Monday, June 27, 2011

The Joy of Reading

365 Bedtime Stories by Nan Gilbert was a gift to my two sisters and me when we were in early/mid grade school.  In our living room there was a swivel rocker that sat next to the front door.  If I opened the inner door and turned the chair around to face the wall, it created a cozy, private reading alcove where I spent hours reading this book start to finish - much to the consternation of my older sister.  Being the organized, rule-following sister in the group, she felt I had "ruined it" for everyone by reading ahead.  But how could I not?  How could I content myself with a few minutes per evening sharing adventures with the kids on What-A-Jolly Street?  I didn't have that kind of patience.  There was just no choice but to devour the entire 365 days as fast as possible.
If you have never said "Excuse me" to a parking meter or bashed your shins on a fireplug, you are probably wasting too much valuable reading time.  ~Sherri Chasin Calvo
What happened to that kind of excitement about reading?  Today when I try to sit down to read, excitement is replaced with responsibilities and distractions.  No matter how many times I promise myself I'll watch TV less and read more, I end up giving in to "just once through the channels" and an hour passes without me having focused on any one show.  A mindless, wasted hour filled with bits and pieces of a dozen shows I wouldn't waste the electricity to watch - yet I just blew the hour anyway.   If it's not the TV, it's the un-folded laundry or the dusty shelf that niggles at the back of my mind, reminding me what I "should be" doing instead.

As a child, I read only books that attracted me.  I never forced myself to read a story that didn't grab my attention. There were no "should be's" in chidlhood reading.  Now, that annoying librarian in my head says "You should be starting the 1001 Books to Read Before You Die.  You're not as young as you used to be!"   My conscience says "You should be reading books about socially relevant issues."  My blogging alter-ego says "You should be reading the current trends and hot bestsellers.  That's what people want to hear about."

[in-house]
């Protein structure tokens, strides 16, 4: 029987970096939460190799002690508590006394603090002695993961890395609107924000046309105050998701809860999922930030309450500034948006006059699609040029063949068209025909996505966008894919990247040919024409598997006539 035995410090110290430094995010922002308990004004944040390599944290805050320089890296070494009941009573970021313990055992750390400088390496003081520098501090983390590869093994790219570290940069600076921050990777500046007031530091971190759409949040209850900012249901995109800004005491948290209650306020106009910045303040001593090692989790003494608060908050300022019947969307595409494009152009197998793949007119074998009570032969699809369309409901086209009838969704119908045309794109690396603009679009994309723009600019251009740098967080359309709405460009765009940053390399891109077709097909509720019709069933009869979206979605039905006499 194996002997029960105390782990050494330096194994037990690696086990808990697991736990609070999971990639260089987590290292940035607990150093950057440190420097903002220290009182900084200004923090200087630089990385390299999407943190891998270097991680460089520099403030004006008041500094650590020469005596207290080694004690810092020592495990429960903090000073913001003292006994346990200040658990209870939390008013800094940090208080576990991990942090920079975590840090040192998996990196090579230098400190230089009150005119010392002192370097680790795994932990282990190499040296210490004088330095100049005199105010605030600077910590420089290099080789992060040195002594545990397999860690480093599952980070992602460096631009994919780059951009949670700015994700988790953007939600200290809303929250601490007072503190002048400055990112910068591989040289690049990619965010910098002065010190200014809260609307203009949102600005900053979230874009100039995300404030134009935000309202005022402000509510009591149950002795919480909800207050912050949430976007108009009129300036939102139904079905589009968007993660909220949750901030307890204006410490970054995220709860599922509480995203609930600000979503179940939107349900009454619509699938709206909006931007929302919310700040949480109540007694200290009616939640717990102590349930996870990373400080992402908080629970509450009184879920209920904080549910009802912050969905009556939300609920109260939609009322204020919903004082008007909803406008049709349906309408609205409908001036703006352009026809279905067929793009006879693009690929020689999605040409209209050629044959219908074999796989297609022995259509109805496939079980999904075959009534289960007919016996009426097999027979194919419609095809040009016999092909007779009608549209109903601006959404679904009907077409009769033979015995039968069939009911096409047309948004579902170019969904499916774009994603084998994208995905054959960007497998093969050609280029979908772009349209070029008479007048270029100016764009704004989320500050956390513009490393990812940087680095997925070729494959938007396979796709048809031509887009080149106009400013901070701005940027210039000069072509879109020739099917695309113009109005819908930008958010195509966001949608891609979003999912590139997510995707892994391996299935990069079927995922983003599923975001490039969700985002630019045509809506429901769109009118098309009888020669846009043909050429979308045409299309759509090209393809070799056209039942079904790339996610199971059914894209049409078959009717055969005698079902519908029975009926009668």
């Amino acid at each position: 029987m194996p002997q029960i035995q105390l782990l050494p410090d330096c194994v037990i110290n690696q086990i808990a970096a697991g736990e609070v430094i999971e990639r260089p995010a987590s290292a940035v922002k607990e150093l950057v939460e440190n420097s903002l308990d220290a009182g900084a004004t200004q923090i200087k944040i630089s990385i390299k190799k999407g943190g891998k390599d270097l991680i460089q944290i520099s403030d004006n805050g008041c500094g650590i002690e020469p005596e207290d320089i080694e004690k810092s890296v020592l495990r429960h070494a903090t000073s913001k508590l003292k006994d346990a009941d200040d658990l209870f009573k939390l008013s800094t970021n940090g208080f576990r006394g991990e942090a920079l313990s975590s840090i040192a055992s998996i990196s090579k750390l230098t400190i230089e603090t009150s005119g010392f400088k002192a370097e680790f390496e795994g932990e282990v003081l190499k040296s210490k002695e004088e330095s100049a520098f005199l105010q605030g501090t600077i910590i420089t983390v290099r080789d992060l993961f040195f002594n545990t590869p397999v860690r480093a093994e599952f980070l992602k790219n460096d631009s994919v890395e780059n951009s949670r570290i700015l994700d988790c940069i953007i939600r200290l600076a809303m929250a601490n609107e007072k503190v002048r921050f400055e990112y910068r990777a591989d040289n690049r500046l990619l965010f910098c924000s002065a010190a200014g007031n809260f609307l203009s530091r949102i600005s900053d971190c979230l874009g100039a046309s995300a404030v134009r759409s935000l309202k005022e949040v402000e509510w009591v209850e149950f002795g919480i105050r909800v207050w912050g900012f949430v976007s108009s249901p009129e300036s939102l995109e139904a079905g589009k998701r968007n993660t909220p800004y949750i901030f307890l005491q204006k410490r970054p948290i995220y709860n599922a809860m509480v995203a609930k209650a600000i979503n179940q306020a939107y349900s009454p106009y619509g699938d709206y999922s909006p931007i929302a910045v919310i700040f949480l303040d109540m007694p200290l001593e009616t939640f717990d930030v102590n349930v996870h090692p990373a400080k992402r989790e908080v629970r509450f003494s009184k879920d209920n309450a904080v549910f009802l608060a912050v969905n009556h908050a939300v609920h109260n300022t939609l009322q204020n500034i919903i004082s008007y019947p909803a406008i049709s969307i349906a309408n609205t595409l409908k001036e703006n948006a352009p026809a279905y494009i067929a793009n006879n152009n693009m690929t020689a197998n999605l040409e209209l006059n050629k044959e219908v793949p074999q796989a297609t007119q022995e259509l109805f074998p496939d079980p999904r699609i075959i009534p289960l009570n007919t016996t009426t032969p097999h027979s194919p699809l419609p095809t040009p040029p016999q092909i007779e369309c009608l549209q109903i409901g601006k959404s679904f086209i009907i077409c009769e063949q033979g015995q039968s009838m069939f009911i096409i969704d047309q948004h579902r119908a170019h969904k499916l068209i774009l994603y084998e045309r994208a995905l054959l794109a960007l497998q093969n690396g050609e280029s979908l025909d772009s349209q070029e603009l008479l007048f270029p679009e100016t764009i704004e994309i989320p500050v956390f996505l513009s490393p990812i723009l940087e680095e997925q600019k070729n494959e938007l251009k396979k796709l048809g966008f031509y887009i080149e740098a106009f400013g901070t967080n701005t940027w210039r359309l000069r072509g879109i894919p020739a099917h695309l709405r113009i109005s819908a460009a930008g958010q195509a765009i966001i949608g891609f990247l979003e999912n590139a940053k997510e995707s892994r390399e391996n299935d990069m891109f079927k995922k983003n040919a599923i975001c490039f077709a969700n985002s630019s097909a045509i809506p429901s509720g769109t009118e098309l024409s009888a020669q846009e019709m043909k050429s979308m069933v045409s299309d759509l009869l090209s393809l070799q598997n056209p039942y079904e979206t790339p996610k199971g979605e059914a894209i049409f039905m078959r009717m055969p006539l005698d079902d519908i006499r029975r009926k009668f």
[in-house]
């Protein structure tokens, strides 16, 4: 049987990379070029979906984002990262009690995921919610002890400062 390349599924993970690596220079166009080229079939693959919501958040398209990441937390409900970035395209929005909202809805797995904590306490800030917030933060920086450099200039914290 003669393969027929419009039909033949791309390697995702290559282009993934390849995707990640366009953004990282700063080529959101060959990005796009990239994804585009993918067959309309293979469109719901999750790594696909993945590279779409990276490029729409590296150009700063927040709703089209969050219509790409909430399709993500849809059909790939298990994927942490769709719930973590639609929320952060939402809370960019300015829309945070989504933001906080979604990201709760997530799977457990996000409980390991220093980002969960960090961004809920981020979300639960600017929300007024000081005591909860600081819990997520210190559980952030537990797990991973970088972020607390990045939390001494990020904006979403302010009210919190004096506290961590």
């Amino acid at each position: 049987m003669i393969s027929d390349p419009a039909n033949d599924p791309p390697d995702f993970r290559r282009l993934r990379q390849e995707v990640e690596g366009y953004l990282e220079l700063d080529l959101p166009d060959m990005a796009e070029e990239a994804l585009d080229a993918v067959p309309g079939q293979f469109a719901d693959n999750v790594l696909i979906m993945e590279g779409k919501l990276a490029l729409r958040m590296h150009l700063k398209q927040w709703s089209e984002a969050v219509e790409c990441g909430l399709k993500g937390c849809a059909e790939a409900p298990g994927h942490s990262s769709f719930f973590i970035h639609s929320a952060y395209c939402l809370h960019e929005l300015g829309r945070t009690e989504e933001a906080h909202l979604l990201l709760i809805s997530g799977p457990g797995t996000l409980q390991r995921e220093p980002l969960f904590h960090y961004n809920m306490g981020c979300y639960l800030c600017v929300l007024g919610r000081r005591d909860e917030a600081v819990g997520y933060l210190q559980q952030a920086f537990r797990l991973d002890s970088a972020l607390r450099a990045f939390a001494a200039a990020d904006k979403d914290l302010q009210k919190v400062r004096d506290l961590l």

Being a woman "of a certain age" comes with it's own distractions.  Gone are the days of sitting cross-legged in an oversize chair or holding a book under the covers for hours.  First my lower back begins to ache, then the restless legs twitch.  My arms tire in one position so I shift frequently.  I'm loosing feeling in my left hand, and now my hip hurts...

I want that youthful enthusiasm back.  That one-lane focus that blocks out everything but the joy of reading.  An excitement for a story that outweighs sleep and hunger.  How do you balance books and real life?  Do you have a special place where you can always get comfy and read?  Do you still feel like a kid when you get a new book?  
There is a great deal of difference between an eager man who wants to read a book and a tired man who wants a book to read.  ~G.K. Chesterton


  1. I try to balance my reading to include books I really want to read (regardless of when they were written), some books I think I should read (classics) and new books I'm trying based on hearing about them from other bloggers. Life is too short to read stuff you don't really want to read but I fell like I need to have a balanced diet in my reading just like in my diet.

  2. I had that very same book when I was a young girl! I always loved fairy tales. I still have that same love for reading. I just love books!
    Dianne @

  3. Except for book group selections, I read what I want because that is something that is *mine*. It's fun to look back at the reading journal and notice my trends. Right now it's children's lit, noir, and Canadian Lit.

    I have the same problem with being comfortable for very long.